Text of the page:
False! The only way that water droplets can cause burn is if they're not actually touching the surface of the leaves. Drops that are intact with the surface can't burn because the water has a cooling effect. Light can't focus on the leaf because there's no distance to focus the intensity.
Those wet leaves can't cause burn like that.
Look at the results section of this experiment:
https://onlinelibrary.wiley.com/doi/10.1 ... 150.x/full
Now, if a plant is hairy, and water droplets may float on those hairs, then burn may occur because of the focusing distance and the inability for the water to have contact cooling effect.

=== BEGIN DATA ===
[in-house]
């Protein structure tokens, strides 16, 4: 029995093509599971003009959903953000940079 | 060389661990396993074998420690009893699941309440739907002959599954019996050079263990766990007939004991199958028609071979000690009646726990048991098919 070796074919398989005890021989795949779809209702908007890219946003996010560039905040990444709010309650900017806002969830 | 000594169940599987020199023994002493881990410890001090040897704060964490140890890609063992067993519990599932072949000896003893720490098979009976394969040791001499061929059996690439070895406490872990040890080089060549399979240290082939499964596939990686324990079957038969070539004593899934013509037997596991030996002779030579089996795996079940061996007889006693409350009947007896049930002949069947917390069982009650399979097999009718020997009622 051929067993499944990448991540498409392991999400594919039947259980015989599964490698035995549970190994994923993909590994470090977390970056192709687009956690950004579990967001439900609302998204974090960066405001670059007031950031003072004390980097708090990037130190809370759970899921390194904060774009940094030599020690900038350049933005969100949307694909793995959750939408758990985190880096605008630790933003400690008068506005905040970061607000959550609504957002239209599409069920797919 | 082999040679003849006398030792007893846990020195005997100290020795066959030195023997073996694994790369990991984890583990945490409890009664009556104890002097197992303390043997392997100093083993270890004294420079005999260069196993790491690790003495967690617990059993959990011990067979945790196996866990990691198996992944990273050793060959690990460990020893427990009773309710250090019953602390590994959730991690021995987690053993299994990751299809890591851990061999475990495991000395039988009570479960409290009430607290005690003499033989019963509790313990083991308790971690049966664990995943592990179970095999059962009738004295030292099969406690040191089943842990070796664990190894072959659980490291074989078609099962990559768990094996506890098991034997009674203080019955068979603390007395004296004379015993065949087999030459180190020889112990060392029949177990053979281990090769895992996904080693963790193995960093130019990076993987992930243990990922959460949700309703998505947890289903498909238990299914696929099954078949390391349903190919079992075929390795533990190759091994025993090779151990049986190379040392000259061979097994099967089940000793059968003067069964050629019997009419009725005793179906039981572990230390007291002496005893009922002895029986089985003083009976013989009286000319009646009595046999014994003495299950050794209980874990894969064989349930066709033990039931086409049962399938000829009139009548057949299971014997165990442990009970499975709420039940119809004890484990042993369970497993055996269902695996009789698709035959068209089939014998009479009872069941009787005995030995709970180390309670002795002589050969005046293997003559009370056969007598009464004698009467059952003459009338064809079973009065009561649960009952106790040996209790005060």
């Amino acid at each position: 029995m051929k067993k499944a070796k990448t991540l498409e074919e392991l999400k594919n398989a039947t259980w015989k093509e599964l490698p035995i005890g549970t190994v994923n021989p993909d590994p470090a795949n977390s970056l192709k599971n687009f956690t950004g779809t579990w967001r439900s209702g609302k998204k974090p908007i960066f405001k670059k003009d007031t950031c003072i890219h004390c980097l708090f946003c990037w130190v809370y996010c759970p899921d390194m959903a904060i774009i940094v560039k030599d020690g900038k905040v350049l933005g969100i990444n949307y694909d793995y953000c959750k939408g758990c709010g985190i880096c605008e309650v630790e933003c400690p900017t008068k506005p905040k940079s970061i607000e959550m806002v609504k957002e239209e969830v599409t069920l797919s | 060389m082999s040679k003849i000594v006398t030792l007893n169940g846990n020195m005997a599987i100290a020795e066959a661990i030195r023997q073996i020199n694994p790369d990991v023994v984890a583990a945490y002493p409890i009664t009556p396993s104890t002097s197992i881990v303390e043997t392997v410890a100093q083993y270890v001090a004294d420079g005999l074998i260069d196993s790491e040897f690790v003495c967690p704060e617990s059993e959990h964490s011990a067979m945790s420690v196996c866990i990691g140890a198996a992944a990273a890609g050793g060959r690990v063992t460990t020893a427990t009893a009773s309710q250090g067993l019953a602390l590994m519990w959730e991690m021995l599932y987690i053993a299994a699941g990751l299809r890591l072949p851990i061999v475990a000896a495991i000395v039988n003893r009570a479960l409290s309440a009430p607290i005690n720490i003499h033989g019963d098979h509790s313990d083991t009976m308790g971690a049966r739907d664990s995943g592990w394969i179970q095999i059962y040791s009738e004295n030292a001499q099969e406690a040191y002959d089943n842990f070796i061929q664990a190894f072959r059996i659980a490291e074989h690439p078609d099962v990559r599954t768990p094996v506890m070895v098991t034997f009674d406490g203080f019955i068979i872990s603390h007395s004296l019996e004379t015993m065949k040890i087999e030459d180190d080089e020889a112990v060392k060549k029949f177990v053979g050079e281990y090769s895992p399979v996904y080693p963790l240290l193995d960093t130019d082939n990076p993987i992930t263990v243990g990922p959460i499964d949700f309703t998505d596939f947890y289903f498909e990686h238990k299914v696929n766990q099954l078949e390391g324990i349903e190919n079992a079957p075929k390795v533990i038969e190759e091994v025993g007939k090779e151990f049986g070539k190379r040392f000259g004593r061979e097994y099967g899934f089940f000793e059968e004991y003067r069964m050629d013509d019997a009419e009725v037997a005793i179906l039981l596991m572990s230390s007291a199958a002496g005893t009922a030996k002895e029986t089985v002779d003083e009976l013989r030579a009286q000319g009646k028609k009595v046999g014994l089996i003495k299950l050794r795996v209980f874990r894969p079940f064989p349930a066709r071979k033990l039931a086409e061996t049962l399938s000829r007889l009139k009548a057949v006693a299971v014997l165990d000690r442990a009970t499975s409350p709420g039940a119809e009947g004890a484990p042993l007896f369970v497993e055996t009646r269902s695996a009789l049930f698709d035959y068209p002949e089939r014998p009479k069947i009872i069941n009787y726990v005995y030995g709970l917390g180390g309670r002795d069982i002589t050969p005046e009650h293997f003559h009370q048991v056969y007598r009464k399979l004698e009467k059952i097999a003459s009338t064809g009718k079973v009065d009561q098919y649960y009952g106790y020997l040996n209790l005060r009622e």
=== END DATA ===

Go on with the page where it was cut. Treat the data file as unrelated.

It's all about how you interpret the study. The language says water droplets on smooth leaves are "unlikely" to cause "much" damage. That certainly includes the ability the cause some damage.
This article, for example, interprets the results as proving that, yes, water droplets can cause damage (as you yourself said, in the right circumstances like if there are tiny hairs on the leaves. Maybe the water cupped in a strange way at those spots on the pepper leaves? Maybe peppers do have microscopic hairs? Either way the study actually does the opposite of debunking.):
https://www.scientificamerican.com/podc ... -10-01-12/
Given that I've done this move and watched leaf burn happen, and it looks exactly like the OP's damage, I'll stick to my opinion.